An interesting article from the Wall St. Journal about the longevity of retail ad circulars. The subtitle of the article is “Inserts in newspapers draw more shoppers than digital ads, but cost a lot more.”
That doesn’t have to be the case! By working with NSA Media, clients can help keep circular costs down and deliver ROI… we’ve been doing that for over 20 years. We’ve also been helping clients address the digital transition, building locally relevant media plans that truly address local media usage habits and locally relevant data in every ZIP code across the U.S.
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Retailers Can’t Shake the Circular Habit
Inserts in newspapers draw more shoppers than digital ads, but cost a lot more
By SUZANNE KAPNER
March 11, 2015 6:42 p.m. ET
The world may be going digital, but the brightly colored advertising inserts that spill out of newspapers every Sunday somehow missed the memo about the decline of print.
Newspaper circulars are hanging on even though they draw fewer and fewer eyeballs as readership shrinks. And they are expensive to produce, costing up to $1 million for a single run.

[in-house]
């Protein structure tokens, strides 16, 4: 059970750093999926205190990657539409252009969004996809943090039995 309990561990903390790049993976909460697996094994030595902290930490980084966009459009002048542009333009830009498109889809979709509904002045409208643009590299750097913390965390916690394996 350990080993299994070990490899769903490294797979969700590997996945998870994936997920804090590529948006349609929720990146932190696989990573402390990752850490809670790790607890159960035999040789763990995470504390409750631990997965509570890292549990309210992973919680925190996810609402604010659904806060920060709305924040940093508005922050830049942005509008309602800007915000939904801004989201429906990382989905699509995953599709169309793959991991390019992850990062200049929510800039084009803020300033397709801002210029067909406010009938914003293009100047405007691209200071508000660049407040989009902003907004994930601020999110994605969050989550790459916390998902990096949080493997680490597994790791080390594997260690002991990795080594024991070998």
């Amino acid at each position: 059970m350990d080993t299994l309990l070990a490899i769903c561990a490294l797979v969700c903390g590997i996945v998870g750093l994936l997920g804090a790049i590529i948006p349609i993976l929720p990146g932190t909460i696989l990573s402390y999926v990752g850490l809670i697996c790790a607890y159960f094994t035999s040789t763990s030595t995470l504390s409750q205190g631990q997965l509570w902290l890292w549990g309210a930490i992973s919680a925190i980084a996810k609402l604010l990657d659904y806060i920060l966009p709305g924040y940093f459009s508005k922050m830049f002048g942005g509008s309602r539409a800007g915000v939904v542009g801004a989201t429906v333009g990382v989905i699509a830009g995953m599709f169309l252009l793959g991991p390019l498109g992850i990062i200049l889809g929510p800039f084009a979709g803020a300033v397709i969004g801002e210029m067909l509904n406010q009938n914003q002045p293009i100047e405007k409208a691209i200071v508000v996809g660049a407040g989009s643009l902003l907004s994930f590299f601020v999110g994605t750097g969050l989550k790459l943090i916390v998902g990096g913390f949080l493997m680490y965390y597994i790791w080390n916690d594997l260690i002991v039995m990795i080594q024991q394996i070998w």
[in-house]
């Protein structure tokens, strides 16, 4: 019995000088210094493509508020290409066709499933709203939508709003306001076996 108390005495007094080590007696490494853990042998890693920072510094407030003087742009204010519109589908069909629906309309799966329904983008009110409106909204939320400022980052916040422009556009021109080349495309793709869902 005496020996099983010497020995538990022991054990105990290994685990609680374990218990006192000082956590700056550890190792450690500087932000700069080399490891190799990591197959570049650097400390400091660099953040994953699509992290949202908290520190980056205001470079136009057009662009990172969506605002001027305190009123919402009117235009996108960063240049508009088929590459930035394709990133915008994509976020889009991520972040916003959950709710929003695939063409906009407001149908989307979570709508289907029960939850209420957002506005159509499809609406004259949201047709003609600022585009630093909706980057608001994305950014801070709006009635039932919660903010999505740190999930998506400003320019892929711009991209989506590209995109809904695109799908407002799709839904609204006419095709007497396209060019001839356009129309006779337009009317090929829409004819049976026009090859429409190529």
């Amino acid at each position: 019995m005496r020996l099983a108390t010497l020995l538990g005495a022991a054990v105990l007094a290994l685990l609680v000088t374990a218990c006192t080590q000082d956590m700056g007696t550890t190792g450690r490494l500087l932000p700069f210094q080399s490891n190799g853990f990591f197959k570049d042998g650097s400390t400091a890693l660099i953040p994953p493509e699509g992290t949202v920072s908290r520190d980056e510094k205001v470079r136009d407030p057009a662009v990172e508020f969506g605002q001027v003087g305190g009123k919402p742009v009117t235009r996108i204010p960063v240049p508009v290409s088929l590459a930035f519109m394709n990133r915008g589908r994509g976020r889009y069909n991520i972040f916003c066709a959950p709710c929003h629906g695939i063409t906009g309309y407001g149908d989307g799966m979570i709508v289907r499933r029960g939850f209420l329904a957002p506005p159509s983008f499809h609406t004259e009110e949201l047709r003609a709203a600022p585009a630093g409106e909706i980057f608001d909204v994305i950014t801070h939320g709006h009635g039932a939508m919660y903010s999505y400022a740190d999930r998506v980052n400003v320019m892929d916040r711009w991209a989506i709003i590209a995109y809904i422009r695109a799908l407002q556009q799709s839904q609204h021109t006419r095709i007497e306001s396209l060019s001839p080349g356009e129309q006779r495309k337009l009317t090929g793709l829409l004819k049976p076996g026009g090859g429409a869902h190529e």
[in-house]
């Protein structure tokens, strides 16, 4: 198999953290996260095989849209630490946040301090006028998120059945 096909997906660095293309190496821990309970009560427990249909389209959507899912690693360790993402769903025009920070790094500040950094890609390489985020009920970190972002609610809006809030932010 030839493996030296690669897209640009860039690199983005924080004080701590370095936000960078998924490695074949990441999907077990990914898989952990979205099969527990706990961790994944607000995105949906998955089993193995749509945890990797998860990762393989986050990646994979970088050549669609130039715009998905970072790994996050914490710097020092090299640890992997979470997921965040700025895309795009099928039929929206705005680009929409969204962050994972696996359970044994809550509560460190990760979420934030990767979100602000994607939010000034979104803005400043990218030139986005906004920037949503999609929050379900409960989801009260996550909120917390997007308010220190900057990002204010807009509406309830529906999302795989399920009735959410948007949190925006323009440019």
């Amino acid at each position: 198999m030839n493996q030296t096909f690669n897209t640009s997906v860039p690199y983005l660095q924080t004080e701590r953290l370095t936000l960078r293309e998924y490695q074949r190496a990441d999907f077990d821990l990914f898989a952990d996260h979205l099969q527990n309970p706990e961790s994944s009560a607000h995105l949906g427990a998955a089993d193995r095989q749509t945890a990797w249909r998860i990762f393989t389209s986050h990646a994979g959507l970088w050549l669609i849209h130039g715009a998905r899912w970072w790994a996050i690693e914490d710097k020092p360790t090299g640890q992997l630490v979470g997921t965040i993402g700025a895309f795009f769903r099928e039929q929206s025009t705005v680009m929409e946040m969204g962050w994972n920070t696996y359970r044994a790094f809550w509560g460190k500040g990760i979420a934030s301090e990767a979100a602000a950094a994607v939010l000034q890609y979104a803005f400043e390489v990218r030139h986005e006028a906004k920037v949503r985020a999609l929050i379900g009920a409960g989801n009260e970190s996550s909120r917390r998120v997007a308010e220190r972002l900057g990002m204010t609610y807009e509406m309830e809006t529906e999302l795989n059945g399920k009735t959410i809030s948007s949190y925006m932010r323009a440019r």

Chain stores would love to be free of the expense and have tried dozens of experiments over the years to find an alternative, with little or no luck.
Aware that it can’t go cold turkey on circulars, the department store Kohl’s Inc. this spring plans to scale back. Kohl’s is hoping to save money by using shopper ZIP Code data to better target its circulars.
First, Kohl’s will use purchasing history to divide its shoppers into four groups: loyalist, underengaged, infrequent and new. Then they will be cross-referenced by their ZIP Codes. Only areas with the highest concentration of loyal shoppers will get circulars.